The Wall Street Journal has a story on the spectacular failure of high-speed rail projects, which can’t be comforting for Ted Strickland, given his pork-barrel pandering on the subject. It also can’t be comforting for Illinois Governor Pat Quinn, who is pushing a similar project in his state. Highlights below:
To save time and money, government officials want new high-speed rail routes to operate on the vast system of train corridors that already crisscross the U.S., unlike European and Asian countries that have built dedicated tracks for high-speed rail.
But Norfolk Southern Corp., Union Pacific Corp. and other railroad companies are balking at sharing their tracks or rights-of-way with trains that would run between 90 and 200-plus miles an hour. They argue that mixing high-speed passenger trains with slower freight trains would create safety risks, prevent future expansion and cause congestion.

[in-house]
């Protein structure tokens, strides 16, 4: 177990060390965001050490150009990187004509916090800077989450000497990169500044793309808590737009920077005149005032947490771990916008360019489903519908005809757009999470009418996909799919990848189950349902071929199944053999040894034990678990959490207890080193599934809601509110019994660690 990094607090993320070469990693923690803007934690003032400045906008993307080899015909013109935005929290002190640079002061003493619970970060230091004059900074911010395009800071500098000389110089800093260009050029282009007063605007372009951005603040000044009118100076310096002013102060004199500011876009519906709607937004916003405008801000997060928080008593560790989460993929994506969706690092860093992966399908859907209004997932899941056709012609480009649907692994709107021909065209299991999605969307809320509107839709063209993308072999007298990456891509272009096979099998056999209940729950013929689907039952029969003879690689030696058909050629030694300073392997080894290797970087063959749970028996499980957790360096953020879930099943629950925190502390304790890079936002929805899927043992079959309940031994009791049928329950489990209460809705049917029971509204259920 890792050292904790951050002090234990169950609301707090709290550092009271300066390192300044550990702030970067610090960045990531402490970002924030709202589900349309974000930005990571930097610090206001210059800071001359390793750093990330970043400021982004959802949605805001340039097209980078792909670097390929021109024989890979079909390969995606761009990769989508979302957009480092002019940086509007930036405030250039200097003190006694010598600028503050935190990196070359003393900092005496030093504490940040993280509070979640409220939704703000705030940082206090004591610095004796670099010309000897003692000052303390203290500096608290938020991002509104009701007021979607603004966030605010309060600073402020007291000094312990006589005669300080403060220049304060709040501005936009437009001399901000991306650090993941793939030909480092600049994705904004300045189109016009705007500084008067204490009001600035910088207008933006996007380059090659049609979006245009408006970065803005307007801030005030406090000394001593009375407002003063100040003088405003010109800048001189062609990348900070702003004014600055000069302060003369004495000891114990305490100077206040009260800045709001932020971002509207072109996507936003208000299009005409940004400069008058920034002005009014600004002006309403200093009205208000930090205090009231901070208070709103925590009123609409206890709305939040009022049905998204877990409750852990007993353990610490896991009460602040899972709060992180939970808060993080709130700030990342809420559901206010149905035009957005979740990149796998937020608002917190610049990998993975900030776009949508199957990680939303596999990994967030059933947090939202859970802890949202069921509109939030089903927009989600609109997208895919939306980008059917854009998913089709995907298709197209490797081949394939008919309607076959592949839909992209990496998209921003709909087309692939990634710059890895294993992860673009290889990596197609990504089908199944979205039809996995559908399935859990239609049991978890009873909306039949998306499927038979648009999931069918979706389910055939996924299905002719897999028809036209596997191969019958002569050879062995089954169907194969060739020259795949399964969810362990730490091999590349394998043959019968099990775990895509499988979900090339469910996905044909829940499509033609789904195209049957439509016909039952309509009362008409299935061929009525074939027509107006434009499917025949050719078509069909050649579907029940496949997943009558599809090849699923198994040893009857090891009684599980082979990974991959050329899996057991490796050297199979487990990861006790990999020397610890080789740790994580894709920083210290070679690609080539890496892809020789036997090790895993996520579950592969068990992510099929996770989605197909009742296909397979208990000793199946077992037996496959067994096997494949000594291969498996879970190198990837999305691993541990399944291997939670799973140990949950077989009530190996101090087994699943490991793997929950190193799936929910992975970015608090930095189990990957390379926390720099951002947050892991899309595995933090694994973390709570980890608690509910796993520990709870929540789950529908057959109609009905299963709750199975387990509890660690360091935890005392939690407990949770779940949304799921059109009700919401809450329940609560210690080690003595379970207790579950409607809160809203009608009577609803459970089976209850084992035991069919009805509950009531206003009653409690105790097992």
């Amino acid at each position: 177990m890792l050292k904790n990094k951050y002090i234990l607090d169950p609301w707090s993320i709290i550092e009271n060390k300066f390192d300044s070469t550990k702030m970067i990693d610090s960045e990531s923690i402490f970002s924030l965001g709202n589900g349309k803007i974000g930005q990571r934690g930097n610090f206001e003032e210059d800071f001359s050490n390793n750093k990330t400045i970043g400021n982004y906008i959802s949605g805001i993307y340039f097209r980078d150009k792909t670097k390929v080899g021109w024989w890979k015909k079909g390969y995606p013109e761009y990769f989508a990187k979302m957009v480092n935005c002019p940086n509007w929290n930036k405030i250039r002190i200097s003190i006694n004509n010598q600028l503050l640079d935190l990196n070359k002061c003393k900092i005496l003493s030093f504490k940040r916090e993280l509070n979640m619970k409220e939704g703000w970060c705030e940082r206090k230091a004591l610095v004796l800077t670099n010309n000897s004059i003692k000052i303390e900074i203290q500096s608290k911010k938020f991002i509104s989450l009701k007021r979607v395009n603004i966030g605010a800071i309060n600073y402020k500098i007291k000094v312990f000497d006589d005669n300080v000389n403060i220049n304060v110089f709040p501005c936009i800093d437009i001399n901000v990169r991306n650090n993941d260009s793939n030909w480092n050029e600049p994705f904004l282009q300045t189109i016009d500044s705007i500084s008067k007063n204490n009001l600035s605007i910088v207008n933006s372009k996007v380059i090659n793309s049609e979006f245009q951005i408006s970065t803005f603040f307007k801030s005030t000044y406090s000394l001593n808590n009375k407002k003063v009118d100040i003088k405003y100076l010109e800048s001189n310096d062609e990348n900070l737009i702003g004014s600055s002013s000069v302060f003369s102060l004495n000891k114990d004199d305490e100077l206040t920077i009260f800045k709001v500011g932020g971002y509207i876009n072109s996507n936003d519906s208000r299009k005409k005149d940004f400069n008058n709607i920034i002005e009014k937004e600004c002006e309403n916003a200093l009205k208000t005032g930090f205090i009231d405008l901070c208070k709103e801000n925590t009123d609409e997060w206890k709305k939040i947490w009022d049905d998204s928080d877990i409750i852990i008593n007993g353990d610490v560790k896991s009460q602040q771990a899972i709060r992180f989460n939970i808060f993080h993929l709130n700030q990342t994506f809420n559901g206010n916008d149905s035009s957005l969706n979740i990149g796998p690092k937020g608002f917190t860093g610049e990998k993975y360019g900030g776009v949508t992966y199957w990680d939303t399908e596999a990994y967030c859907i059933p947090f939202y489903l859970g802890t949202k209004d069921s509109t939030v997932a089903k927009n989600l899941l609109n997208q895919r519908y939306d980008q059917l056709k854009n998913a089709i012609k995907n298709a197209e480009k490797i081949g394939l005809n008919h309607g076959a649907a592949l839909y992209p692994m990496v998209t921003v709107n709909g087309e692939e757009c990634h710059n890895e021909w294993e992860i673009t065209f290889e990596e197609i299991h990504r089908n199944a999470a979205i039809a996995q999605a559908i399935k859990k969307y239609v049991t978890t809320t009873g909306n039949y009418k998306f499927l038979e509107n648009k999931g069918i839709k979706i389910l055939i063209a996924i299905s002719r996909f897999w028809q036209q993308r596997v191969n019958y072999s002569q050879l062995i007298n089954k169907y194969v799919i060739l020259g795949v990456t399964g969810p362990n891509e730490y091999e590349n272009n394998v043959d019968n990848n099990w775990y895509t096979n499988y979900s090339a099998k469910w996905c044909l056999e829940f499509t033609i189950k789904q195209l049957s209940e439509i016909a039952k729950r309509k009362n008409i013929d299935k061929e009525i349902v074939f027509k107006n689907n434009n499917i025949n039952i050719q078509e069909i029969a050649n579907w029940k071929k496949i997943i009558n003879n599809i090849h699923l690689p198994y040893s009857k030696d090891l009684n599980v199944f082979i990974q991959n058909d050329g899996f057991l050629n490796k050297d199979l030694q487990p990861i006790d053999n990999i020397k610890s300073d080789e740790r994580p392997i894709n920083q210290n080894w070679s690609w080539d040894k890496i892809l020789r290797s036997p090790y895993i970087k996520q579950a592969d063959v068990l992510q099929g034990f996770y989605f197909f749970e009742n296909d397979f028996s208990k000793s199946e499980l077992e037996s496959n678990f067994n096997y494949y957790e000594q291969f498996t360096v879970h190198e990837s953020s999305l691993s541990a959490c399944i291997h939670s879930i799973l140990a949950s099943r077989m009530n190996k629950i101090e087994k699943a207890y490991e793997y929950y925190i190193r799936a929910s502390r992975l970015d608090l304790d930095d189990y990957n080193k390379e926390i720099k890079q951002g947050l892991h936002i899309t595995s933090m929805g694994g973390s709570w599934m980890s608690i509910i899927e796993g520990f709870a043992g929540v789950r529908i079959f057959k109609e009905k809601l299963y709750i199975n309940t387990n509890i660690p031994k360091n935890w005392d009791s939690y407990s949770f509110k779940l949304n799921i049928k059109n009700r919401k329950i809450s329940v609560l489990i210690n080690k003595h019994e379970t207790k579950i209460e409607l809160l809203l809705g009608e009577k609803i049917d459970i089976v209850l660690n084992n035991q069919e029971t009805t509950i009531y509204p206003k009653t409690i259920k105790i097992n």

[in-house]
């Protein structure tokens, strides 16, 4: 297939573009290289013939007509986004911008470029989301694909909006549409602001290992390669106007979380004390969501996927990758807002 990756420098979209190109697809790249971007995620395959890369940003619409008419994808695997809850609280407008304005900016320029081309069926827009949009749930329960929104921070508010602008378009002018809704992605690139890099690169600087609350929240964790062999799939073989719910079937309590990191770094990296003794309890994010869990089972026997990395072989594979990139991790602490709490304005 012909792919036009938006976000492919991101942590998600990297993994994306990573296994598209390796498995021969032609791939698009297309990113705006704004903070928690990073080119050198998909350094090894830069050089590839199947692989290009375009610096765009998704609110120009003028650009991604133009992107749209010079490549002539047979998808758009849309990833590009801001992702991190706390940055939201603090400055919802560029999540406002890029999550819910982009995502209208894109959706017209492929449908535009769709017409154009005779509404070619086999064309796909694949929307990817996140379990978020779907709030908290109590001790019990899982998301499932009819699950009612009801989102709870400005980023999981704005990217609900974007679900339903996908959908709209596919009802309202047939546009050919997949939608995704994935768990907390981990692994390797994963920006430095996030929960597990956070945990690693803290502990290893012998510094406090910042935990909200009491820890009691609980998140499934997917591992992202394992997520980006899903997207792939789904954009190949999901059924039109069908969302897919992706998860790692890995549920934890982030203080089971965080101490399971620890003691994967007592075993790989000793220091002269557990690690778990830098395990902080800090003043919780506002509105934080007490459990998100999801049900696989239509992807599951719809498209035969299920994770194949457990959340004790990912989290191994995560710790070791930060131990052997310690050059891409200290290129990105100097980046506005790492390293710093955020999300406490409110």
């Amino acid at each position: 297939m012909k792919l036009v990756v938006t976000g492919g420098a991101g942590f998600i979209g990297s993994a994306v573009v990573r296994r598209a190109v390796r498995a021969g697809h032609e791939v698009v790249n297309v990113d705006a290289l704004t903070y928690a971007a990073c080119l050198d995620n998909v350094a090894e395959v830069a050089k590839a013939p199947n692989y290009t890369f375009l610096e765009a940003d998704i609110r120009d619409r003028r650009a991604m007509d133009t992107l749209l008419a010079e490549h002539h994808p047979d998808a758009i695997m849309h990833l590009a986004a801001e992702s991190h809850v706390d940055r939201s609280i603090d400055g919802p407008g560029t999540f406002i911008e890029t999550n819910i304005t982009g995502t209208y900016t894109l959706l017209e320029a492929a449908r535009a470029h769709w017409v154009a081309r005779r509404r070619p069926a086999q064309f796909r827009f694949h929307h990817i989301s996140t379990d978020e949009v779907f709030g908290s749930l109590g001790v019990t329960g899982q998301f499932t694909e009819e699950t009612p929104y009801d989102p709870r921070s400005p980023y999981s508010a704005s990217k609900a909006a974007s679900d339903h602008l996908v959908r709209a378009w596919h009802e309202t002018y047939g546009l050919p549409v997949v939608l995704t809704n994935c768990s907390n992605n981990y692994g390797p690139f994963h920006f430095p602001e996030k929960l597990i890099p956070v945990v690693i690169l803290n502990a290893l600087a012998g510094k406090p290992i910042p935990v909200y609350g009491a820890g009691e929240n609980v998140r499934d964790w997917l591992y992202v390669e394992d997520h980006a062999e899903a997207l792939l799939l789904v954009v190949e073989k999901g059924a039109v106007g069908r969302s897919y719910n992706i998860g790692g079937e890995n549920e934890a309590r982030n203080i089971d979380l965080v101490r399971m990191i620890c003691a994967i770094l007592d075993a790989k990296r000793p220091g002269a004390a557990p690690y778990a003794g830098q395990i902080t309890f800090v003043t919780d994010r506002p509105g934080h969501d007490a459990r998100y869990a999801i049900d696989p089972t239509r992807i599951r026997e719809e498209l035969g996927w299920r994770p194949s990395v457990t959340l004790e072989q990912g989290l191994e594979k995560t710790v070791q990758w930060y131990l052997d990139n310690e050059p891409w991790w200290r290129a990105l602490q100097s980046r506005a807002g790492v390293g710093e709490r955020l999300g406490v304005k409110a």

Cargo would be pushed to their competitors—trucking firms—the railroads argue, just as freight loads are picking up after the recession. Weekly average carloads in August were the highest since November 2008, according to the Association of American Railroads, the industry’s main trade group.
State and railroad officials are struggling to hammer out partnership deals required to release the funds. The Federal Railroad Administration has distributed just $597 million out of $8 billion in stimulus funds awarded by the administration in January to jump-start high-speed rail. An additional $286 million is expected to go out the door soon, the FRA said. Even when states and freight railroads have reached agreements, disagreements remain over the speeds at which the passenger trains will be allowed to travel.